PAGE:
A rare and forgotten first-hand account of the first day of the Battle of the Somme by a British infantry soldier who went `over the top' and survived. There are many accounts of the Battle of the Somme by surviving British soldiers. However, the Somme was not a single battle, but a series of offensives and small localised attacks fought over four and a half months. What is etched into the British psyche is the huge loss of life suffered by the `poor bloody infantry' on the first day of the Somme, 1 July 1916. The carnage was such that few survived to tell the tale of that first horrific day, and the existing published memoirs are either about later in the battle or were written by non-infantry troops who, while involved in the offensive, didn't actually go `over the top'. What is unique about Edward Liveing's vivid and detailed account is that it is entirely focused on the first day of the Somme, beginning the evening before the attack and ending close to twenty-four hours later. A young junior officer in the London Regiment on the battlefield that infamous day, he was in command of a platoon of about fifty men when he scaled the crest of his trench into no-man's land. Edward Liveing's account is known and has been quoted from, but unbelievably this is the first time since its publication in the USA in 1918 that it has been republished in its full, horrific, unexpunged glory. Newly illustrated and endorsed by Lieutenant Liveing's family, 24 Hours on the Somme is the ideal book to commemorate the sacrifice made a century ago.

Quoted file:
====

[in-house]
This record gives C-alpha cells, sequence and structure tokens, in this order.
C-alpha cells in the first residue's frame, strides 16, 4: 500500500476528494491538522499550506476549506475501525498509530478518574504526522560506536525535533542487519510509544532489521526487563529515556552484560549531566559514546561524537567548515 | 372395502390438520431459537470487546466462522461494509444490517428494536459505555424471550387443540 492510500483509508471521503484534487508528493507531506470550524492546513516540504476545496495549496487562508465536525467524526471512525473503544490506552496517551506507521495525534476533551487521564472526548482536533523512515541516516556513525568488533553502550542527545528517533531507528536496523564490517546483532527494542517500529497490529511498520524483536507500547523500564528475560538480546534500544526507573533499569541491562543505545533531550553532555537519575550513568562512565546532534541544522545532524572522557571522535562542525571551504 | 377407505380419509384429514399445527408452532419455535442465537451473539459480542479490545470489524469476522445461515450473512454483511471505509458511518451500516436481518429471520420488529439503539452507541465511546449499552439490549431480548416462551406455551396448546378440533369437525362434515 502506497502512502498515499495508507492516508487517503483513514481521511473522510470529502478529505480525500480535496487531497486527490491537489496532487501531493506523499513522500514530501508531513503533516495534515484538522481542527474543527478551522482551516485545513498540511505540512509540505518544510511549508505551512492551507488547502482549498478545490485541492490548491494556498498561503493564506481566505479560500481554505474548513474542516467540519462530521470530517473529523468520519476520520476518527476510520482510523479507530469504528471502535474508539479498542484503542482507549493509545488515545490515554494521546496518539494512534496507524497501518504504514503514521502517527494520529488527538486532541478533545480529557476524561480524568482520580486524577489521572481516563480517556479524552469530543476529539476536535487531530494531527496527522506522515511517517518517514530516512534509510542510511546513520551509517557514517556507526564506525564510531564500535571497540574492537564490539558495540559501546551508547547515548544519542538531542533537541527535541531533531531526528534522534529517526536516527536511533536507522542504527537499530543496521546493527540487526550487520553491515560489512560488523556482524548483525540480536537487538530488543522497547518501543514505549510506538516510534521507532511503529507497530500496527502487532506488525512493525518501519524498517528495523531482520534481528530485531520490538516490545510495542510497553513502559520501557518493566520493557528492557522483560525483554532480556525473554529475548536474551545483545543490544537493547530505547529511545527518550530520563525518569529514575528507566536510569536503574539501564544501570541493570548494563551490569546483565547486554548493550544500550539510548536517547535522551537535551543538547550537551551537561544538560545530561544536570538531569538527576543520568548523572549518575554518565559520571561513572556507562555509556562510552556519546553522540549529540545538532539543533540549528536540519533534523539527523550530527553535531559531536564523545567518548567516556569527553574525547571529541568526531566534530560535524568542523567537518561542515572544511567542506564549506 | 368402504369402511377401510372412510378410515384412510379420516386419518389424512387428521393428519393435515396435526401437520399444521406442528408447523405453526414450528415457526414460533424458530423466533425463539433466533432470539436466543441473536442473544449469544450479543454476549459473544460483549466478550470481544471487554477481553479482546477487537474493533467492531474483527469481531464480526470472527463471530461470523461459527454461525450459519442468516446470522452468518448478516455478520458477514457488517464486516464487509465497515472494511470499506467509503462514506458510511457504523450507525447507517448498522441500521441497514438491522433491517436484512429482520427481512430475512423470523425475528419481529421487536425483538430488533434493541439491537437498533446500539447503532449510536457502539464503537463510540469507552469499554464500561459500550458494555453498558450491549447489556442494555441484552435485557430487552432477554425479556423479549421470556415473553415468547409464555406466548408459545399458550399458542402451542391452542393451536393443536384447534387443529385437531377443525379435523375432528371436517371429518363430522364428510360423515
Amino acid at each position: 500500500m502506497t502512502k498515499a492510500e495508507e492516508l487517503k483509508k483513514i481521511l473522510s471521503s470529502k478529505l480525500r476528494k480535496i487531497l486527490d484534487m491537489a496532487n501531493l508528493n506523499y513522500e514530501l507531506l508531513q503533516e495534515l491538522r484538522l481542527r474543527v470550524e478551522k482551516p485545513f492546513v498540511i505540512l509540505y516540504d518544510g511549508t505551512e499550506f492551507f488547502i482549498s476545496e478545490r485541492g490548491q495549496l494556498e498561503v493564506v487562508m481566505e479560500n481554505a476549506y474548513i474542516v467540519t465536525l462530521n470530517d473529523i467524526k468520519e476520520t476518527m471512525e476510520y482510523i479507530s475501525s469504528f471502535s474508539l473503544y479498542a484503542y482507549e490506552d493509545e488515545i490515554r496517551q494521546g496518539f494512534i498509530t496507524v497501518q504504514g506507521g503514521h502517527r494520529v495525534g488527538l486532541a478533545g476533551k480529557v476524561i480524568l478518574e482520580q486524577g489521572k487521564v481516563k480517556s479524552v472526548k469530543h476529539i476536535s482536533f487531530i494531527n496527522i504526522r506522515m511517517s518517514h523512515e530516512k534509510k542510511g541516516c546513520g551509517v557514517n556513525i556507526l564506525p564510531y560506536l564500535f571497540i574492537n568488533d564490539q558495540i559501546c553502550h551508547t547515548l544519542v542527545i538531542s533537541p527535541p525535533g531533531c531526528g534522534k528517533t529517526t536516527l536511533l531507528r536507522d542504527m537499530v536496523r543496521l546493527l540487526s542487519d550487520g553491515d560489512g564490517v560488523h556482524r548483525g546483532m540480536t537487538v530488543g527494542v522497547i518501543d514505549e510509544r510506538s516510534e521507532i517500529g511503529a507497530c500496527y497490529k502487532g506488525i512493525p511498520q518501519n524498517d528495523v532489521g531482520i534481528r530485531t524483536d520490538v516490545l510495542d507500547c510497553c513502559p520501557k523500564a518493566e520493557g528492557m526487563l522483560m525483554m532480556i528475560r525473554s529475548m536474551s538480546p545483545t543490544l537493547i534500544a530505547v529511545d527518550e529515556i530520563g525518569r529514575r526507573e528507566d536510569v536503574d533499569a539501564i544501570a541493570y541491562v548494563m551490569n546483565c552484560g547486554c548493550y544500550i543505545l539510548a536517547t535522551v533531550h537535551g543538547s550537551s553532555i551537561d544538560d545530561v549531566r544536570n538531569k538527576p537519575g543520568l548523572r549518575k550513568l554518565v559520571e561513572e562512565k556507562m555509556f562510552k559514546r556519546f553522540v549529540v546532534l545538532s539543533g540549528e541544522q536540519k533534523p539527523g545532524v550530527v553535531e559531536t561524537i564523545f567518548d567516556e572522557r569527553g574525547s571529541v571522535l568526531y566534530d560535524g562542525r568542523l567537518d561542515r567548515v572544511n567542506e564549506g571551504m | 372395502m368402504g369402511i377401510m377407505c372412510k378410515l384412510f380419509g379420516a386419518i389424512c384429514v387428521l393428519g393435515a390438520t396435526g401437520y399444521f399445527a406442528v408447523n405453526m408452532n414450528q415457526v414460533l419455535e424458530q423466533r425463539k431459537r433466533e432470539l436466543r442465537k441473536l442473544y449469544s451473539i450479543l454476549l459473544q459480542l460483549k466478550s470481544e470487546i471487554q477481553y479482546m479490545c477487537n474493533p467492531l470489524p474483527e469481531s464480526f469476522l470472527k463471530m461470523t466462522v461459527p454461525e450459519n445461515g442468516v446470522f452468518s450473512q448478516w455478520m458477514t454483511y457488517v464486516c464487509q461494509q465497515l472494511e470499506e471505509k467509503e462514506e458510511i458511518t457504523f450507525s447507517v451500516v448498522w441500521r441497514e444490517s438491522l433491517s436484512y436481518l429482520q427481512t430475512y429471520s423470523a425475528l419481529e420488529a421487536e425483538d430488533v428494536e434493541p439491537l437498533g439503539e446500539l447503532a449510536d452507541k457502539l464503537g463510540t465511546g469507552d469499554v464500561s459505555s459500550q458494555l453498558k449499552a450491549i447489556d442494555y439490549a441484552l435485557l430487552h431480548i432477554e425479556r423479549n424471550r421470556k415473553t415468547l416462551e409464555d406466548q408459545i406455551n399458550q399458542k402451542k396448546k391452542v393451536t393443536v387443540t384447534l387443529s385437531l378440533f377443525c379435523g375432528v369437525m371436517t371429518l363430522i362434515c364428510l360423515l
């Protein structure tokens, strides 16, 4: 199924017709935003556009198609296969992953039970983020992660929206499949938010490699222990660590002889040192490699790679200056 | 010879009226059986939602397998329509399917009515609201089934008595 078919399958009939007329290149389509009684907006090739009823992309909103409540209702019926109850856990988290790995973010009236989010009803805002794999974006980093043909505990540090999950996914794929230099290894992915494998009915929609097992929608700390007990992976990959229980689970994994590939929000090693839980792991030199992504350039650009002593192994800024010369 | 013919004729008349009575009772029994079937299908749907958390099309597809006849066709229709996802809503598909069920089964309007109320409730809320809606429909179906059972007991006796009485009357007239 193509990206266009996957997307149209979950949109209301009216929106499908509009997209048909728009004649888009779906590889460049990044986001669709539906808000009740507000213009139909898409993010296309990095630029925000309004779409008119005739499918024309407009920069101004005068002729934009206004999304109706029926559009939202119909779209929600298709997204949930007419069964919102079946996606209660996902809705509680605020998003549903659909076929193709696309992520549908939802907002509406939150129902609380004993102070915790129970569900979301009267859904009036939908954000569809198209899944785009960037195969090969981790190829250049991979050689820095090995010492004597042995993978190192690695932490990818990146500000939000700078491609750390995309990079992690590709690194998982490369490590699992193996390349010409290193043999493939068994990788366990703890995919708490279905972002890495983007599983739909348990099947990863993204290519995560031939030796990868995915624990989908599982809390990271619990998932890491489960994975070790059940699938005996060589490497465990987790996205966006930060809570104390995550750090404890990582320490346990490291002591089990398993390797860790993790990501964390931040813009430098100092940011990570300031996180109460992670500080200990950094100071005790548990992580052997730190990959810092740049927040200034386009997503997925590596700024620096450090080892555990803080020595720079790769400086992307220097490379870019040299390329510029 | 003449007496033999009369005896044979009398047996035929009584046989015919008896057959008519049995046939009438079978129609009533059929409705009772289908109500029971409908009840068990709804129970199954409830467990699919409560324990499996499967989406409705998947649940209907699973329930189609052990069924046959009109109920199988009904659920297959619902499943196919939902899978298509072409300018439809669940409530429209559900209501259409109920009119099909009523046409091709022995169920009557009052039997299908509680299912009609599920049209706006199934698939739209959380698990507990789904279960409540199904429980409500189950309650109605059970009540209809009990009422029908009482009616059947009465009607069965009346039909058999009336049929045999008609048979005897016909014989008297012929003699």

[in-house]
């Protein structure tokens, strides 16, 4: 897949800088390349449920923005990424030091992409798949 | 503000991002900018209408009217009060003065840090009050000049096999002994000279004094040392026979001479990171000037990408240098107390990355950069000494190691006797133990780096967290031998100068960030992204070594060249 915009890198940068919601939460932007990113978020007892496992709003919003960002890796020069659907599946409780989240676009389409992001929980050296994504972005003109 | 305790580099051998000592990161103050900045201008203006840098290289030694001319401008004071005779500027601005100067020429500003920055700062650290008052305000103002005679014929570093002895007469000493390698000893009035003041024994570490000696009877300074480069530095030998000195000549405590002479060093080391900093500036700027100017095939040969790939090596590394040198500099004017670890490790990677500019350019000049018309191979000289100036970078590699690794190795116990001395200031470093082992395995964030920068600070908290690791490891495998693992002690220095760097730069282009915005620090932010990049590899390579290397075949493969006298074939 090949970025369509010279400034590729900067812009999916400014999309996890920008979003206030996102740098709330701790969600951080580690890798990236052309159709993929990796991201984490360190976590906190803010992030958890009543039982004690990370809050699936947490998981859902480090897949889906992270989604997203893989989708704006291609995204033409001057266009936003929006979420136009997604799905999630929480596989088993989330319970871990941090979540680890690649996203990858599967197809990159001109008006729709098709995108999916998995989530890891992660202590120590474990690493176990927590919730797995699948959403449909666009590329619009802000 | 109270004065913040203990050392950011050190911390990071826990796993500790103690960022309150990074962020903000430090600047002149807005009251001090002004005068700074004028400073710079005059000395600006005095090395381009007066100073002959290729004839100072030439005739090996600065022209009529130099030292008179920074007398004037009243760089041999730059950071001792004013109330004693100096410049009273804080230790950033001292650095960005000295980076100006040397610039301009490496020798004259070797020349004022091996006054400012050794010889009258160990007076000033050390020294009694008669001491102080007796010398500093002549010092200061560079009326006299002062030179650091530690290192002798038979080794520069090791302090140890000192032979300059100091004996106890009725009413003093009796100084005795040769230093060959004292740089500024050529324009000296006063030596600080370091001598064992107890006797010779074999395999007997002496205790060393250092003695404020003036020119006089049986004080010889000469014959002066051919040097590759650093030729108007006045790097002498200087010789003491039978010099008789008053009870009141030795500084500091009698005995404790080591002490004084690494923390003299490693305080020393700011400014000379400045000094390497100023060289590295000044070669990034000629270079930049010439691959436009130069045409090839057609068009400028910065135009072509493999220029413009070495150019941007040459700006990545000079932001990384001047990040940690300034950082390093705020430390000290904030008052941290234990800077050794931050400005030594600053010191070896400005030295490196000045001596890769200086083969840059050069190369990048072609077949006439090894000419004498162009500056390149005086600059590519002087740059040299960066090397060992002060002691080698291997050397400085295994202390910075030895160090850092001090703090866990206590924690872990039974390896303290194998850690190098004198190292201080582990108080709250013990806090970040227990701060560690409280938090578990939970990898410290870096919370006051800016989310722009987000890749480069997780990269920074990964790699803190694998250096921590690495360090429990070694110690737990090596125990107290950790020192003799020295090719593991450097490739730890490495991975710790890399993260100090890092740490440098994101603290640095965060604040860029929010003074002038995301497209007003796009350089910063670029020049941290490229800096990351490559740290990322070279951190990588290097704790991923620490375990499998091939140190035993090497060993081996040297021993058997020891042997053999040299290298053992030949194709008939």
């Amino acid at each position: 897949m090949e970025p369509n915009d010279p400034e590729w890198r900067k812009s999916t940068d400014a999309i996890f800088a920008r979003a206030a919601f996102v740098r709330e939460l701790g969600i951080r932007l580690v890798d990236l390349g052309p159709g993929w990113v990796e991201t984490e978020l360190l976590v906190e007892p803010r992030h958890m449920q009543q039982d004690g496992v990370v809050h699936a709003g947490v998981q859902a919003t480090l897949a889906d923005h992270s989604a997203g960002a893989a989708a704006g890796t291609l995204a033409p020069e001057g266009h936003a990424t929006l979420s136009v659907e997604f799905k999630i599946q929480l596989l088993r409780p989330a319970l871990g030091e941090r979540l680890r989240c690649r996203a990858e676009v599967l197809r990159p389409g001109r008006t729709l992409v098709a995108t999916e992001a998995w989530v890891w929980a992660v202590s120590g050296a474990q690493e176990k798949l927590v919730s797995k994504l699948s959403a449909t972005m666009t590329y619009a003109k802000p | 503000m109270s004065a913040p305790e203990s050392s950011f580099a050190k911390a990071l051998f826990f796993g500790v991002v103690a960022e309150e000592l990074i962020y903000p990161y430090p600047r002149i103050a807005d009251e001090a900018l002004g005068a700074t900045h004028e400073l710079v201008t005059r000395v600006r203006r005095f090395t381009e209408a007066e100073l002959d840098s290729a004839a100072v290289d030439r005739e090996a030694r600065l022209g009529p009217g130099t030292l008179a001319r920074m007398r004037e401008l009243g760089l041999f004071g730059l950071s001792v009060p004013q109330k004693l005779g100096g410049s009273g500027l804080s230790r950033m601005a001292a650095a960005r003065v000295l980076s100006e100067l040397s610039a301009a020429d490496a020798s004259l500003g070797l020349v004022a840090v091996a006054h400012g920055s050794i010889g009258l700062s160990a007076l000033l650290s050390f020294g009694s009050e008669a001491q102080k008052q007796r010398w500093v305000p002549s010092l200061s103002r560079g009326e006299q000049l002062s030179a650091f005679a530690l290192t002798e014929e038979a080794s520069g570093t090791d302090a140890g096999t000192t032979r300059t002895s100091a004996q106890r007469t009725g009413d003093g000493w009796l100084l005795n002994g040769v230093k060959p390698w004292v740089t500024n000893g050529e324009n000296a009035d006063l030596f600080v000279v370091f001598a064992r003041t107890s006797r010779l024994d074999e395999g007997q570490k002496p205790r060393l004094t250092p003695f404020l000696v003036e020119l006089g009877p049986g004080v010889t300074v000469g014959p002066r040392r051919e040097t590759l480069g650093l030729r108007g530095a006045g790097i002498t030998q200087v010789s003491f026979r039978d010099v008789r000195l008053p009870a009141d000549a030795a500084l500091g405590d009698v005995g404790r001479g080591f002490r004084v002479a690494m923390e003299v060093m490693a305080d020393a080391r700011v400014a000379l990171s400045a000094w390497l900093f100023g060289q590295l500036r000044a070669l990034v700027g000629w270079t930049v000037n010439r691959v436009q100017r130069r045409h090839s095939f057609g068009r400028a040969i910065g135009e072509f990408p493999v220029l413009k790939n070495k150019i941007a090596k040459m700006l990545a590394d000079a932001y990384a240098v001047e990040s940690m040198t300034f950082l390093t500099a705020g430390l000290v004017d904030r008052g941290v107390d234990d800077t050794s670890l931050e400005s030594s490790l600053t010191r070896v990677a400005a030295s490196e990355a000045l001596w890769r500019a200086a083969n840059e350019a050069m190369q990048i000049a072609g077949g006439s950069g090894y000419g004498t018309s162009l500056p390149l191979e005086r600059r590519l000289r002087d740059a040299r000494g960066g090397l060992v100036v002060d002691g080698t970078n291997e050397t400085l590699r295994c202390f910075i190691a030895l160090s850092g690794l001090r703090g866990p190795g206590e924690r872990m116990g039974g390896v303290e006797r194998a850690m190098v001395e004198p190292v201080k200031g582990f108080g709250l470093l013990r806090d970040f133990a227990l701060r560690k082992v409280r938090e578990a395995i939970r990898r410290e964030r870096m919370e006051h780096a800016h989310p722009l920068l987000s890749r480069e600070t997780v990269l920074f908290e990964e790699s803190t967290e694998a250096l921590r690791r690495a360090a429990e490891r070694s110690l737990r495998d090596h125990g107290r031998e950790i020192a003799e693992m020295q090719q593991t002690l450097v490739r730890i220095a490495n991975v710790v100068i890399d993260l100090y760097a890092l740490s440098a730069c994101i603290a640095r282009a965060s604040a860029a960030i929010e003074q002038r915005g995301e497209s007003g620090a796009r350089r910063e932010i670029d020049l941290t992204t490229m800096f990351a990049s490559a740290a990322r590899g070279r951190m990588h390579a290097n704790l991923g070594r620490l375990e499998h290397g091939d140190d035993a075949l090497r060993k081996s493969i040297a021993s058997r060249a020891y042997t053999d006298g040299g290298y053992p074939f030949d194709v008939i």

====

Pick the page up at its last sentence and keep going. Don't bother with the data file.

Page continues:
Published to coincide with the 75th anniversary of the attack on Pearl Harbour, these gripping true stories capture the astonishing bravery of the fliers who helped win World War II. American pilots fought fierce and often deadly battles in every theatre of war and many overcame incredible obstacles to survive. Meet some of these courageous aviators, including: George McGovern, who survived enemy fire that left 110 holes in his aircraft; George H. W. Bush, shot down in the Pacific; Jim Landis, a naval flyer stationed in Pearl Harbour who returned fire even after sustaining a bullet through his hand; Alex Jefferson, a Tuskegee airman shot down over France and taken prisoner; and Betty Blake, one of the little-known women pilots who aided the war effort. Clifton Truman Daniel, a grandson of President Truman, provides the foreword to this collection of carefully researched and vividly told profiles in courage that will transport you to the bullet-ridden, bomb-laden skies of the early 1940s.
13 HOURS is the true account of the events of 11 September 2012, when terrorists attacked a US State Compound and a nearby CIA station in Libya, one of the most dangerous corners of the globe. On that fateful day, a team of six American security operators stationed in Benghazi fought to repel mounting enemy forces and escalating firepower, to protect the Americans stationed there, including the US Ambassador to Libya Christopher Stevens. Going beyond the call of duty, the team ignored orders to stand down and instead choked back smoke, fought wave after wave of machine-gun fire and retook the Compound, averting tragedy on a much larger scale - although four Americans would not make it out alive. Recounting the 13 hours of the now infamous attack, this personal account is both blistering and compelling, and sets the story straight about what really happened on the ground, in the streets and on the rooftops.